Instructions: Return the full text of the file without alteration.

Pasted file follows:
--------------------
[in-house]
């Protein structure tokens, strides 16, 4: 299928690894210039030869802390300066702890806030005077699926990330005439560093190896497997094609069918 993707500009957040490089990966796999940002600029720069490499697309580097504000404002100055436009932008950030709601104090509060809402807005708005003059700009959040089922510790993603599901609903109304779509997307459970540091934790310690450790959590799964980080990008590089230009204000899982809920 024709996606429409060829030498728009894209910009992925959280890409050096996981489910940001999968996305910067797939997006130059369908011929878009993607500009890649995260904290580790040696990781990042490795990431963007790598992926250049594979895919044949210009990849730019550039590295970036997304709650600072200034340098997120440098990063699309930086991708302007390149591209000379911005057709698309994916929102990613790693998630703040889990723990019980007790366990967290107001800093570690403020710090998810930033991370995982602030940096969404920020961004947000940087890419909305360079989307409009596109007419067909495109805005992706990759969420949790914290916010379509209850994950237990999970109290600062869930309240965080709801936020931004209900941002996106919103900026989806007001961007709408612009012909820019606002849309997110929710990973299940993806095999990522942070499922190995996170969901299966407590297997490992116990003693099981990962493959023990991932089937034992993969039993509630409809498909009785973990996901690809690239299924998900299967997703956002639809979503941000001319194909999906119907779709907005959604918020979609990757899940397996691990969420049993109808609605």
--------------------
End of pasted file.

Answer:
[in-house]
């Protein structure tokens, strides 16, 4: 299928690894210039030869802390300066702890806030005077699926990330005439560093190896497997094609069918 993707500009957040490089990966796999940002600029720069490499697309580097504000404002100055436009932008950030709601104090509060809402807005708005003059700009959040089922510790993603599901609903109304779509997307459970540091934790310690450790959590799964980080990008590089230009204000899982809920 024709996606429409060829030498728009894209910009992925959280890409050096996981489910940001999968996305910067797939997006130059369908011929878009993607500009890649995260904290580790040696990781990042490795990431963007790598992926250049594979895919044949210009990849730019550039590295970036997304709650600072200034340098997120440098990063699309930086991708302007390149591209000379911005057709698309994916929102990613790693998630703040889990723990019980007790366990967290107001800093570690403020710090998810930033991370995982602030940096969404920020961004947000940087890419909305360079989307409009596109007419067909495109805005992706990759969420949790914290916010379509209850994950237990999970109290600062869930309240965080709801936020931004209900941002996106919103900026989806007001961007709408612009012909820019606002849309997110929710990973299940993806095999990522942070499922190995996170969901299966407590297997490992116990003693099981990962493959023990991932089937034992993969039993509630409809498909009785973990996901690809690239299924998900299967997703956002639809979503941000001319194909999906119907779709907005959604918020979609990757899940397996691990969420049993109808609605």